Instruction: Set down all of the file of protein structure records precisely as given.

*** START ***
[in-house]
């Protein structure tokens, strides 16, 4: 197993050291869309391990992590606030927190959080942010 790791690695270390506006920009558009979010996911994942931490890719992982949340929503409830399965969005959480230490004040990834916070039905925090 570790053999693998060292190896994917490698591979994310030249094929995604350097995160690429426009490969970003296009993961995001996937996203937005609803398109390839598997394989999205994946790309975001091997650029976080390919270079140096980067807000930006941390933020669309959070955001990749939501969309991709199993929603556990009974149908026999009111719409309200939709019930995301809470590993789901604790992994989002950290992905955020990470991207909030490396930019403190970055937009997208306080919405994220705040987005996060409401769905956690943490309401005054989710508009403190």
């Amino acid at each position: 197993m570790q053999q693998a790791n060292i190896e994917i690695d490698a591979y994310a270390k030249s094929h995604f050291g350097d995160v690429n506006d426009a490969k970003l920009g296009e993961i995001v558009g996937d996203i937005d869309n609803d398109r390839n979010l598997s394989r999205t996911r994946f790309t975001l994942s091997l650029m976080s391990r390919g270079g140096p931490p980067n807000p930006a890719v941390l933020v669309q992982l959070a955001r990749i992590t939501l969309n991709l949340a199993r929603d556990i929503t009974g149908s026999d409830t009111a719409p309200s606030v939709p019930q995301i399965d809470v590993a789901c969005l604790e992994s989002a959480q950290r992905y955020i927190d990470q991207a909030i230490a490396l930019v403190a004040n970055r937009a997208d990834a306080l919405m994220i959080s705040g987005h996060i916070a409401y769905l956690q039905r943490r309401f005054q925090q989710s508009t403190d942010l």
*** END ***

[in-house]
């Protein structure tokens, strides 16, 4: 197993050291869309391990992590606030927190959080942010 790791690695270390506006920009558009979010996911994942931490890719992982949340929503409830399965969005959480230490004040990834916070039905925090 570790053999693998060292190896994917490698591979994310030249094929995604350097995160690429426009490969970003296009993961995001996937996203937005609803398109390839598997394989999205994946790309975001091997650029976080390919270079140096980067807000930006941390933020669309959070955001990749939501969309991709199993929603556990009974149908026999009111719409309200939709019930995301809470590993789901604790992994989002950290992905955020990470991207909030490396930019403190970055937009997208306080919405994220705040987005996060409401769905956690943490309401005054989710508009403190």
């Amino acid at each position: 197993m570790q053999q693998a790791n060292i190896e994917i690695d490698a591979y994310a270390k030249s094929h995604f050291g350097d995160v690429n506006d426009a490969k970003l920009g296009e993961i995001v558009g996937d996203i937005d869309n609803d398109r390839n979010l598997s394989r999205t996911r994946f790309t975001l994942s091997l650029m976080s391990r390919g270079g140096p931490p980067n807000p930006a890719v941390l933020v669309q992982l959070a955001r990749i992590t939501l969309n991709l949340a199993r929603d556990i929503t009974g149908s026999d409830t009111a719409p309200s606030v939709p019930q995301i399965d809470v590993a789901c969005l604790e992994s989002a959480q950290r992905y955020i927190d990470q991207a909030i230490a490396l930019v403190a004040n970055r937009a997208d990834a306080l919405m994220i959080s705040g987005h996060i916070a409401y769905l956690q039905r943490r309401f005054q925090q989710s508009t403190d942010l």